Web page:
It’s like….freedom for whom? Regulation for whom? It’s obvious who is kept in mind when they write up these charts: capitalists. If a capitalist is allowed to exercise power in society, it’s beautiful economic freedom; if workers are able to exercise power in society, it’s gross economic regulation. Objectively, most people experience a greater breadth of freedom (freedom from hunger, freedom to help determine the course of society, etc.) under leftist economic democracy – it’s only “regulation” and “unfreedom” for the capitalists who hope to close off the commons and profit off the backs of workers and communities.
A consequence of being pagan in the modern world is that sometimes you just aren’t taken seriously. I’m not claiming that our religion is necessarily directly targeted by oppression, but in a Christocentric world a lot of pagans still have to keep themselves under wraps and go to worship a god they don’t believe in, and even those of us who can be open about it get treated like crackpots.
I would love to be able to say “I worship the gods of Olympus” without being treated like I’m intellectually deficient. After all, the Greeks were a primitive and superstitious people, even though secular western society has been falsely tracing its lineage to Greece for centuries.
But in trying times, when it just seems like it’s silly to burn incense to gods most people think belong in Mythology for Dummies books, its important to know that these gods were real.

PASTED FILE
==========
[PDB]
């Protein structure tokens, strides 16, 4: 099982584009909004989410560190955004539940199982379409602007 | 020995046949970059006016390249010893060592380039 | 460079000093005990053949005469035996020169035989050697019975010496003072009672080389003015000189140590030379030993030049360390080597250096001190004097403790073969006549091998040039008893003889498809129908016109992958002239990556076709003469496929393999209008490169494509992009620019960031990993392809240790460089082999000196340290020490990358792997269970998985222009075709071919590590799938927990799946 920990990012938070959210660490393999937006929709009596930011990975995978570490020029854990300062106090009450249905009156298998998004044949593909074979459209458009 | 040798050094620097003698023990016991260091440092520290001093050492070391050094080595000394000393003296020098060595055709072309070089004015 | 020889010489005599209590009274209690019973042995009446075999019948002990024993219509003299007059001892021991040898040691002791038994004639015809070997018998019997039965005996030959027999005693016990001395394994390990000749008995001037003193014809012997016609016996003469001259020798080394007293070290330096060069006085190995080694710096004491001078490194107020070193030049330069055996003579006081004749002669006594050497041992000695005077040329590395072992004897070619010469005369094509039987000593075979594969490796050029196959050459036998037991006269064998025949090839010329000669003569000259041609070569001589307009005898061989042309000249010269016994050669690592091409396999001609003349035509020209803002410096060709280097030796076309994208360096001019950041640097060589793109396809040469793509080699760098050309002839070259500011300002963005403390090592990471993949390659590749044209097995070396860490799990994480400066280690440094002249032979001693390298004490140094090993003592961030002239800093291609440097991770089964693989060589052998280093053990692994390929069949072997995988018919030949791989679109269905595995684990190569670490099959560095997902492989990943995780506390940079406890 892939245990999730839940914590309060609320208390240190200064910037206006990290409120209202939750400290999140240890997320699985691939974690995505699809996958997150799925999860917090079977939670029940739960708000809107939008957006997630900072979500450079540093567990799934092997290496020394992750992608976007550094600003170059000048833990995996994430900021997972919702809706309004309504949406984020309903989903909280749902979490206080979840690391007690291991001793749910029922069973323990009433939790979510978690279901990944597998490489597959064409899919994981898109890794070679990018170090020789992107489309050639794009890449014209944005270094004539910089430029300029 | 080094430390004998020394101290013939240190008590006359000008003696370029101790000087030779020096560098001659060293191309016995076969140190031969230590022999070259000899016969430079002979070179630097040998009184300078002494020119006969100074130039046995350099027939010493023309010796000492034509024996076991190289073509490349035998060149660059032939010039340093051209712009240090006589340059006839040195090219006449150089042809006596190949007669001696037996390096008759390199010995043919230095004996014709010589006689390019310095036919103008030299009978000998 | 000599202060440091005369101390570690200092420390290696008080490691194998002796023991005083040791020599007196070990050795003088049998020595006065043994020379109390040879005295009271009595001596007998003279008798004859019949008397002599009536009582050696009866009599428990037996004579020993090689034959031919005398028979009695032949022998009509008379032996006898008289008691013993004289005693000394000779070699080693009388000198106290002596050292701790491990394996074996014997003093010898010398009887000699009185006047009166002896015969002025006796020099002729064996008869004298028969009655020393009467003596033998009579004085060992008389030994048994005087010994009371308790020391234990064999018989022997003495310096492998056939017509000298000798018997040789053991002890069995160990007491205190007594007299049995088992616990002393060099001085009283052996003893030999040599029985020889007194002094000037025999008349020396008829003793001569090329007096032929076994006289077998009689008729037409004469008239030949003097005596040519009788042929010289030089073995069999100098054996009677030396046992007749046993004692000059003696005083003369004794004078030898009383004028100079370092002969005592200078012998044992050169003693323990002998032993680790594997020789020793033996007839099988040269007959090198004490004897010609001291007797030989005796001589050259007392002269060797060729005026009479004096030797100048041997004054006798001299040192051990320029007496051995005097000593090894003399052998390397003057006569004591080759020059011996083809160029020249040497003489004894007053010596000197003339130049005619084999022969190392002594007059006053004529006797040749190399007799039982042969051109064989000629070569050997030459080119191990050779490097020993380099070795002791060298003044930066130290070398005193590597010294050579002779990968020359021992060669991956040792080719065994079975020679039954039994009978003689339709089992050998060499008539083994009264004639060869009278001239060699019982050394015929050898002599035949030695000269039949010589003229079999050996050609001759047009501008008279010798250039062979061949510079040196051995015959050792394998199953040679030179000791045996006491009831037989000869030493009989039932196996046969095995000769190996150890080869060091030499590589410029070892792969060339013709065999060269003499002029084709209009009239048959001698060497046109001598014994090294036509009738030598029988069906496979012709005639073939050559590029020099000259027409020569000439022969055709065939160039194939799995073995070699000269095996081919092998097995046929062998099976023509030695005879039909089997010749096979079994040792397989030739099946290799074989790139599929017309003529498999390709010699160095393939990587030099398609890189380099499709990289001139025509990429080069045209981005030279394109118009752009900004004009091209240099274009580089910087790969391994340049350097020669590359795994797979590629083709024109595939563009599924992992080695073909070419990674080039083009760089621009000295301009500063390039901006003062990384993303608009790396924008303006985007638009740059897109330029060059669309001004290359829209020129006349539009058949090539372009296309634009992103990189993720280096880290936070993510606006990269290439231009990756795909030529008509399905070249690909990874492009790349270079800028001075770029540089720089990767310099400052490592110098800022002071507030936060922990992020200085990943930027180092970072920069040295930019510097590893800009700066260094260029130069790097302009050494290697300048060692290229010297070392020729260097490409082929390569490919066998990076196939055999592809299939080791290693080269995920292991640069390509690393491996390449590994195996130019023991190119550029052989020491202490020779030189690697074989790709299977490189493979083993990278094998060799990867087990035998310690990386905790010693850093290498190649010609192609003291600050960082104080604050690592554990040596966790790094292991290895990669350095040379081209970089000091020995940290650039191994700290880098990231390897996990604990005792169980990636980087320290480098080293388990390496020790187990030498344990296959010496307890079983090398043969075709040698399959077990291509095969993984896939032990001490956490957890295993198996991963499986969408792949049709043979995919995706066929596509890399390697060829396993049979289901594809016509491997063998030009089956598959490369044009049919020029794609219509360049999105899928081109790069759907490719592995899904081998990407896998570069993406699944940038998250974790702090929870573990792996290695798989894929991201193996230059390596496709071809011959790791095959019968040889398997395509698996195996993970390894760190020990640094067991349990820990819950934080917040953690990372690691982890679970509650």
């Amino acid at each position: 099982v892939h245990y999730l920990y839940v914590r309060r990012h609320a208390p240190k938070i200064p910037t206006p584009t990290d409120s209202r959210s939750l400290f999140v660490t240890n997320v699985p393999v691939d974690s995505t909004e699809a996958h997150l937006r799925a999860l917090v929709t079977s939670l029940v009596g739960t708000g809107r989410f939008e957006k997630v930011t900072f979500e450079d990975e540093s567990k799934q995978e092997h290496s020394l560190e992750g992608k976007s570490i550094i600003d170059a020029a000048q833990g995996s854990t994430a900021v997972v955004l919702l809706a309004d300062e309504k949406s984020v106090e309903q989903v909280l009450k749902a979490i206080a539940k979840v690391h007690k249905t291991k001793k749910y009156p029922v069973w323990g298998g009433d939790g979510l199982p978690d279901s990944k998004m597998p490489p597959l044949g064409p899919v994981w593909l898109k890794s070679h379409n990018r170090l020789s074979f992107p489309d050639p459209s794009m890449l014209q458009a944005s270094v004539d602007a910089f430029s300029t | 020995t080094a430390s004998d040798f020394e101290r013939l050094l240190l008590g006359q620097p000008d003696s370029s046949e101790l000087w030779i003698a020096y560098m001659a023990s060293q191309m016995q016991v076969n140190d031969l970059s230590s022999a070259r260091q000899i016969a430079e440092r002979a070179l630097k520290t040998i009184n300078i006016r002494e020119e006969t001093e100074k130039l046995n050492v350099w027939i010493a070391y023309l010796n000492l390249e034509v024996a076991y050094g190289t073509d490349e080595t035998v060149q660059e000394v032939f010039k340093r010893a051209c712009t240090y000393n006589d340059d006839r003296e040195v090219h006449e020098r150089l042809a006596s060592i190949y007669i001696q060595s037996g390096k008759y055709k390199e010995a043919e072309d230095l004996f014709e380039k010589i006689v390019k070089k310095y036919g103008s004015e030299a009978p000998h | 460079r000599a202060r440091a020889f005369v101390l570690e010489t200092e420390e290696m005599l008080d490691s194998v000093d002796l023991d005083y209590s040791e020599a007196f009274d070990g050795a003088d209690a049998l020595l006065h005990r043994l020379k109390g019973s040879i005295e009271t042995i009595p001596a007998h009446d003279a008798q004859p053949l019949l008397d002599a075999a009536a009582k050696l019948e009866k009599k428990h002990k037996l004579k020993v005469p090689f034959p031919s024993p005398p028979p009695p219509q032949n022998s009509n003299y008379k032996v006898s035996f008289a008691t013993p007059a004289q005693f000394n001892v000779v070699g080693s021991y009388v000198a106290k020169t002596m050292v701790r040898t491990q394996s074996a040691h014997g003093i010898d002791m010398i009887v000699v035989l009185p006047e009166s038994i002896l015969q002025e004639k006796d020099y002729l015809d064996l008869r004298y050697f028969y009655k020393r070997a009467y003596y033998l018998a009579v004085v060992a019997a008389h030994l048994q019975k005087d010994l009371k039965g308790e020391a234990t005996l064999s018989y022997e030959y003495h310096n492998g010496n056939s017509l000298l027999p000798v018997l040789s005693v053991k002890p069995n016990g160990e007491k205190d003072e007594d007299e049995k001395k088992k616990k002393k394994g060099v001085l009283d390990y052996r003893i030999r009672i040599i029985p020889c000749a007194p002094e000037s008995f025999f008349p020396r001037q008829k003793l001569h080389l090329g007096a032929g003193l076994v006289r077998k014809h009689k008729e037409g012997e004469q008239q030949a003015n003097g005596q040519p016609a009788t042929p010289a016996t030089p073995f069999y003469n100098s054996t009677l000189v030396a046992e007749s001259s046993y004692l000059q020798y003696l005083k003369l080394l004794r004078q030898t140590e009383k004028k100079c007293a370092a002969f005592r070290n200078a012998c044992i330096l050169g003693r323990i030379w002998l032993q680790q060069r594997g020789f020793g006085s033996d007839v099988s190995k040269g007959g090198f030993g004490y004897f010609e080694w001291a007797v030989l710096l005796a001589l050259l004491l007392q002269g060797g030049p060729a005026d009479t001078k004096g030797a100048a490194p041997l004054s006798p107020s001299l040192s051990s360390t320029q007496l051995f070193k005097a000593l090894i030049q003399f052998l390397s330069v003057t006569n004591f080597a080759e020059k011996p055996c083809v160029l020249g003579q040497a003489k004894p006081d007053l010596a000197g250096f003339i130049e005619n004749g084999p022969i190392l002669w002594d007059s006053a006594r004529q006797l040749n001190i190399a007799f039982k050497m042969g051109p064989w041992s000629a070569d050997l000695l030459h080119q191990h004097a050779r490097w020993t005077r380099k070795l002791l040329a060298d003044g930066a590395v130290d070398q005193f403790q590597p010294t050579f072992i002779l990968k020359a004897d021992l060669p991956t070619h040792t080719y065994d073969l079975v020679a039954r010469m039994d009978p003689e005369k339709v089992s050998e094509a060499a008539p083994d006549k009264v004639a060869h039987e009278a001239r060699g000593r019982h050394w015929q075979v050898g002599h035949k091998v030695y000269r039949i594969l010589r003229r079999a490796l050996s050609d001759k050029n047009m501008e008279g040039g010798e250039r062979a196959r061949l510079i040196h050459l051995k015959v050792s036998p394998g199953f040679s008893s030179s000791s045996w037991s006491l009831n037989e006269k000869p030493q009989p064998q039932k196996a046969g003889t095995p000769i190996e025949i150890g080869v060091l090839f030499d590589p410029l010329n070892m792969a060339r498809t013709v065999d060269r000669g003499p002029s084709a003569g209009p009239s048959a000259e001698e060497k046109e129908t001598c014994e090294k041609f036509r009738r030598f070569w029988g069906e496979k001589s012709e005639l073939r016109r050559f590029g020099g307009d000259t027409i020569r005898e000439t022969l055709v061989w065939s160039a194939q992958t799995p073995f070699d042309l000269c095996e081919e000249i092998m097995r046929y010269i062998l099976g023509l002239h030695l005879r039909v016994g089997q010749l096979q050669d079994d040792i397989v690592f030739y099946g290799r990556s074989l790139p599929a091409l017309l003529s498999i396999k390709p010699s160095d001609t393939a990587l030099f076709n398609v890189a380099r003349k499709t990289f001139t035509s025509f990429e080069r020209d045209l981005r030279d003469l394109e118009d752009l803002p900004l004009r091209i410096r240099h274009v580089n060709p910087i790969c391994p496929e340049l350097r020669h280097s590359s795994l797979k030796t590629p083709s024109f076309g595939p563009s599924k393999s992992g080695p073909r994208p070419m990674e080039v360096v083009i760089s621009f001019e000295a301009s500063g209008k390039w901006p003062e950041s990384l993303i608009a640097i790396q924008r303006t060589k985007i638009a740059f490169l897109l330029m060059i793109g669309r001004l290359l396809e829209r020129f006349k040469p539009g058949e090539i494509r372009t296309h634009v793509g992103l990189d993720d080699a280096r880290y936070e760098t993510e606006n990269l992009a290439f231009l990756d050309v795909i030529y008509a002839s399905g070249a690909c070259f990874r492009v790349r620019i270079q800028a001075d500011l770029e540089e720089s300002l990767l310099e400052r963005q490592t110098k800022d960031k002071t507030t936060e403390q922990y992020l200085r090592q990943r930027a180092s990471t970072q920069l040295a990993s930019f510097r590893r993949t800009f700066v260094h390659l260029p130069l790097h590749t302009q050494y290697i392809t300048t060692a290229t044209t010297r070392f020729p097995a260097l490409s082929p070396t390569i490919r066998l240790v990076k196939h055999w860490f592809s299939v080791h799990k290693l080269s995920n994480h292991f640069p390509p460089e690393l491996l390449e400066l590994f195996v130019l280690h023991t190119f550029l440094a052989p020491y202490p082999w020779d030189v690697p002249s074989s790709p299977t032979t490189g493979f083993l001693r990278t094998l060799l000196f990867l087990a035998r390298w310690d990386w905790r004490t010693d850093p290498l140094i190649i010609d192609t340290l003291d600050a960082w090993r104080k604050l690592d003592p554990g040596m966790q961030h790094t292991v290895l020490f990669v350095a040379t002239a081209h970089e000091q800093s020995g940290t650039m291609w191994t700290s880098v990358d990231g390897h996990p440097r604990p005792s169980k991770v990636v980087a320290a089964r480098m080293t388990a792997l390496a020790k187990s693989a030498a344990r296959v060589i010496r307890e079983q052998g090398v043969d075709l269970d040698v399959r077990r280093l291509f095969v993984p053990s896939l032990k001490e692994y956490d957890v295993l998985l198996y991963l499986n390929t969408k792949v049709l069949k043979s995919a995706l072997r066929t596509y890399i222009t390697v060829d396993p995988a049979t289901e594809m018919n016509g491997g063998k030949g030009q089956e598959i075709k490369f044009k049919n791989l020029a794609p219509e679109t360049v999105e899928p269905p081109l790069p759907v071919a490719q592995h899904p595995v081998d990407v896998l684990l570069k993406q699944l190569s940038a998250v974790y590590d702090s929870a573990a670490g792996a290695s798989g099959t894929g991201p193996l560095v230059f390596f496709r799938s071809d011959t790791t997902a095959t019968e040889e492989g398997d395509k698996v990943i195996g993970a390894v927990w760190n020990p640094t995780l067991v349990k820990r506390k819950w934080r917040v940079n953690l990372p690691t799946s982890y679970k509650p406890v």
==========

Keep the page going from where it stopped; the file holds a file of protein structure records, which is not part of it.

Imagine being ill and being brought to the Temple of Asclepius, and sleeping there, feverish and shaking, and being told of your cure in the night.
Imagine being a bride burning a lock to Artemis before her wedding, hoping that her husband would be kind and her new family welcoming.
Imagine being a sailor near drowning praying to Poseidon and washing up on dry land, and taking a bowl to his sanctuary that tells the world how the god saved you.
The gods were real to these people. They were real to Sappho, who called Aphrodite down resplendent with a word. They were real to Homer and all the poets who begged the Muses to sing through them. They were real to the initiates at Eleusis, who went into the dark unknowing and came out knowing that even in death they would be thrice-blessed. They were real to the people who came to their sanctuaries and decorated them with pottery and marble and art, and who built some of the most spectacular buildings the world has ever seen, just to house their gifts to the gods.
It was not a matter of faith, but of knowing. The gods were real to them, and to us too, they are real now.
Sometimes I think of the pioneers of the Trek fandom, painstakingly putting together zines, copying their fanfiction over and over and over again on unforgiving typewriters and spreading their love for this show and these characters through secret clubs, through the mail, distributing their books and artwork by hand to people they knew they could trust.
Whenever I think things are hard as a content creator now, I remember them and just thank every star in the sky that they were willing to put in the hard work so that the passion they felt for this show would carry on. Without them, we wouldn’t have a fandom. We wouldn’t have spaces like this where we can share our fanworks with thousands of people. Instantly. Where we can openly and proudly talk about the things we love with those same thousands of people. Without leaving our couches.
So, thanks Trek parents, for all your hard work. <3